Animals and Baboons explained

I have been doing some research on the Animal/Baboon generic issue.
First I posted a feedback on the Microsoft connect site and got some answers. This issue is referred as covariance.
Covariance, in a mathematical definition, refers to how much two random variables varies together.
Covariance, in this aspect, refers to on how you can assign two variables/types to each other. Normally (without covariance) we can only assign objects to variables that are part of their inheritance chain or cast up the inheritance chain.
For instance

AccessViolationException ax = new AccessViolationException();
//assign down the inheritance chain
Exception ex = ax;
//cast up the inheritance chain
ax = ex as AccessViolationException;
We can also cast/assign to other types, but then it is up to the object to handle the cast/assignment by implementing the explicit or implicit operators for each type that it should support.

When it comes to covariance, this is already implemented in the CLR and C# (like Java) uses covariance for its support on Arrays.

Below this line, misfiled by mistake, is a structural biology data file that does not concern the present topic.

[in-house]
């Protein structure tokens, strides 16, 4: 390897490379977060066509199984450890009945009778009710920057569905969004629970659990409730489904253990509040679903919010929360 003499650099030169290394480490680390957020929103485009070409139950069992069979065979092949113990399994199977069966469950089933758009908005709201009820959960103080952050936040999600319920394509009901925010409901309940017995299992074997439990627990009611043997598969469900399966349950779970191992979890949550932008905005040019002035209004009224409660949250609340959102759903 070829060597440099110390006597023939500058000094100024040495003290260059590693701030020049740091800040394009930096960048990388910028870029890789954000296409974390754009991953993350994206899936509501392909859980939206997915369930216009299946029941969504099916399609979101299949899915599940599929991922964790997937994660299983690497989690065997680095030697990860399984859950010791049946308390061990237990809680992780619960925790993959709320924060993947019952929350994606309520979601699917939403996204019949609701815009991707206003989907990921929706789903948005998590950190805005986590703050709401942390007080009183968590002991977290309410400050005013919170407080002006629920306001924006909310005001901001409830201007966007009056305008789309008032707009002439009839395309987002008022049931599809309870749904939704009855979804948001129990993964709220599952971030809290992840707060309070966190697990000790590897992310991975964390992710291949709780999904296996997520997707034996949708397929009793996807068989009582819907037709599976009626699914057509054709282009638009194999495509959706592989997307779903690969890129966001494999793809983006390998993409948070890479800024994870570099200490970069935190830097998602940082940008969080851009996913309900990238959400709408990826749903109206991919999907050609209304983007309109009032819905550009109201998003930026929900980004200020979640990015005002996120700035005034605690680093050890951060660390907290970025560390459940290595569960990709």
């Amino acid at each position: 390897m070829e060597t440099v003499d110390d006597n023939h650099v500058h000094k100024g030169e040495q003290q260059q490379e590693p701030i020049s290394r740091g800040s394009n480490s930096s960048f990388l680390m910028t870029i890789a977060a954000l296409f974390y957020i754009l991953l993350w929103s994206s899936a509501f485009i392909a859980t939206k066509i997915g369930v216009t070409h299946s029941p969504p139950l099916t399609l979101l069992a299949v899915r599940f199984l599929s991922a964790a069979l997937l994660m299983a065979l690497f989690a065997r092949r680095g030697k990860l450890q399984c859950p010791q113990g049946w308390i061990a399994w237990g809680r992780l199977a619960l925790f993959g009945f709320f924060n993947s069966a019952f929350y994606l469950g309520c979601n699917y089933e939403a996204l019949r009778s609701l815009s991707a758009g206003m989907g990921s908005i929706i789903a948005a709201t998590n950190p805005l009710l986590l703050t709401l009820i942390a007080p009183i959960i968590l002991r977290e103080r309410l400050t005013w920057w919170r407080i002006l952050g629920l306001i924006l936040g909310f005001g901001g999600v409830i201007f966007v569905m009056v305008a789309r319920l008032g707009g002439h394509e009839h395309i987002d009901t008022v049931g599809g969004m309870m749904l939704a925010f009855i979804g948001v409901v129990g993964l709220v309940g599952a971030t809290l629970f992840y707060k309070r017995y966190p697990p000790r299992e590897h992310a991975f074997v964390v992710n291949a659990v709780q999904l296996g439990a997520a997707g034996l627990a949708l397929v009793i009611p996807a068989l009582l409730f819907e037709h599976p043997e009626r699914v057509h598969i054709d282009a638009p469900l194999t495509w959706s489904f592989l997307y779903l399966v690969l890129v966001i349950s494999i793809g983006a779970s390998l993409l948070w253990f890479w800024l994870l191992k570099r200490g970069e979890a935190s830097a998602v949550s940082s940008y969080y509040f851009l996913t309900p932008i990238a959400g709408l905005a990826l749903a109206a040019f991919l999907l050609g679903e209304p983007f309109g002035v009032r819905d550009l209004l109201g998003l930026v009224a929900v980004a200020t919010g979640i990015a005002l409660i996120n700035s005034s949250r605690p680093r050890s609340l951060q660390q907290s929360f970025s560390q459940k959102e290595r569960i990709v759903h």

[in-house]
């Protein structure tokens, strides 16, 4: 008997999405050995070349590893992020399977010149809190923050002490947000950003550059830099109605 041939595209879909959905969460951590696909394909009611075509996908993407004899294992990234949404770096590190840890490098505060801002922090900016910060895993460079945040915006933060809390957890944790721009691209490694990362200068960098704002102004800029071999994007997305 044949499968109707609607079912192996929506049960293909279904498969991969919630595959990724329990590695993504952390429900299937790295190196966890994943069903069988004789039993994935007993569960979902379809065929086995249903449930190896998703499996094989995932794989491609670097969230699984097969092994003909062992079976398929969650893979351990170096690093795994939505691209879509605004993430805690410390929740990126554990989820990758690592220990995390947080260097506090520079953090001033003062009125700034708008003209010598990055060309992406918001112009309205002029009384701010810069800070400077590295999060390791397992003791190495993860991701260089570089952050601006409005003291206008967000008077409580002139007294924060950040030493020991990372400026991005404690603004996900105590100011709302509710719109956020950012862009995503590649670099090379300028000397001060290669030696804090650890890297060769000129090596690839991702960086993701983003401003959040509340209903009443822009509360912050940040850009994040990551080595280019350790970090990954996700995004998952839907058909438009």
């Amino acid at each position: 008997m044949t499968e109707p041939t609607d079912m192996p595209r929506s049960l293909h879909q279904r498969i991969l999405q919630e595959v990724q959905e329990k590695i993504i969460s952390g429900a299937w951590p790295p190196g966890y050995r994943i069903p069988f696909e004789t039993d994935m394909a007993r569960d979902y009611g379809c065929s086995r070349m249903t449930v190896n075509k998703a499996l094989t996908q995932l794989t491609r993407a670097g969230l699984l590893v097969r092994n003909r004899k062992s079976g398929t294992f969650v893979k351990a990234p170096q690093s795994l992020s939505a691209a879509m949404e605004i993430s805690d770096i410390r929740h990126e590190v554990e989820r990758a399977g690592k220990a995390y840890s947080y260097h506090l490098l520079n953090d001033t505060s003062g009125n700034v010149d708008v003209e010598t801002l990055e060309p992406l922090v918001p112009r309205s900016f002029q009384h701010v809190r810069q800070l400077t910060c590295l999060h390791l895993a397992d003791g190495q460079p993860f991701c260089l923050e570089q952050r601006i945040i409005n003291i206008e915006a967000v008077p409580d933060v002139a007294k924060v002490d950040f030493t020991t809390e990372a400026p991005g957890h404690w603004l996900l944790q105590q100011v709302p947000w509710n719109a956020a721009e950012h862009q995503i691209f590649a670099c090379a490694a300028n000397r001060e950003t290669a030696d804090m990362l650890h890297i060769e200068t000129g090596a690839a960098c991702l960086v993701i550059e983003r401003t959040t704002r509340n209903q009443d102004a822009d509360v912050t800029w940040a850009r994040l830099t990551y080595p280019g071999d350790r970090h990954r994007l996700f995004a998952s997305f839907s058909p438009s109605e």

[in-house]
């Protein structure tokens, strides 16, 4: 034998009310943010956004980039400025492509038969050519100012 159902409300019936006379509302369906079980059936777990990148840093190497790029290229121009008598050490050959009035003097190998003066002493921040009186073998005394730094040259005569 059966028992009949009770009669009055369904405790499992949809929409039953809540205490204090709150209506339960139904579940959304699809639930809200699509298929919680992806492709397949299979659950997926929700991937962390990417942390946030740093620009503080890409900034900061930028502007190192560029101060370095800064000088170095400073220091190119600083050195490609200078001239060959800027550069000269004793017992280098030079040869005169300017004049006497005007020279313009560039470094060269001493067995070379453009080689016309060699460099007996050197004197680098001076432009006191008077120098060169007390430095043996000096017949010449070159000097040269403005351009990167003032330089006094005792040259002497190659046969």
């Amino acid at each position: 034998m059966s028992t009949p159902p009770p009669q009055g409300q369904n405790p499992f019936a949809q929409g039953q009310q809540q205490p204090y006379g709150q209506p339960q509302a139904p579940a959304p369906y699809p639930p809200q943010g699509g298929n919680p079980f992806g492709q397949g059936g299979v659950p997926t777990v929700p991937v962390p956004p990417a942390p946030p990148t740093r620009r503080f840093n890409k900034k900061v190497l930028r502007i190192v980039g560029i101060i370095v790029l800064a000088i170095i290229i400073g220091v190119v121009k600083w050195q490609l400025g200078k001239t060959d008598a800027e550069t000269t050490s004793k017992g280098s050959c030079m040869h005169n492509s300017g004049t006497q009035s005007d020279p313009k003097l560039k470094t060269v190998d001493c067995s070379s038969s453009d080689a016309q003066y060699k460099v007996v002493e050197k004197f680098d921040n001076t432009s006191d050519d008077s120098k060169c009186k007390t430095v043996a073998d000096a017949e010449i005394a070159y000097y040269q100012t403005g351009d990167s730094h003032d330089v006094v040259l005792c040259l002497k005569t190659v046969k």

To illustrate this we can use our Animal/Baboon/List<T> example.
List<Animal> myAnimalList;
List<Baboon> myBaboonList;
myAnimalList = myBaboonList; //gives a compiler error
The code above gererated a compiler error since we cannot convert the Baboon List to an Animal List. Baboon inherits Animal but List<Baboon> does not inherit List<Animal> and thus cannot be assigned to each others. But what happens if we do the same with arrays?
Baboon[] myBaboons = null;
Animal[] myAnimals;
myAnimals = myBaboons; //this works!?
How is this possible? Baboon[] does not inherit Animal[]. All arrays inherits System.Array.
This is because System.Array uses Covariance in the CLR to allow such a structure. Observe that the opposite is not possible
myBaboons = myAnimals; //gives a compiler error

This is called Contravariant and is not used by Arrays.

For now there is no other object or class that uses co/contra-variance in C# but since the feature is included in the CLI, you could build an own C# compiler that supports it.
Microsoft will not include the support in C# v3 but according to Mads Torgersen they are "actively looking at supporting it in the next version of the language after that".
If you would like more reading on the subject, I can recommend the following sources that have given me much input.

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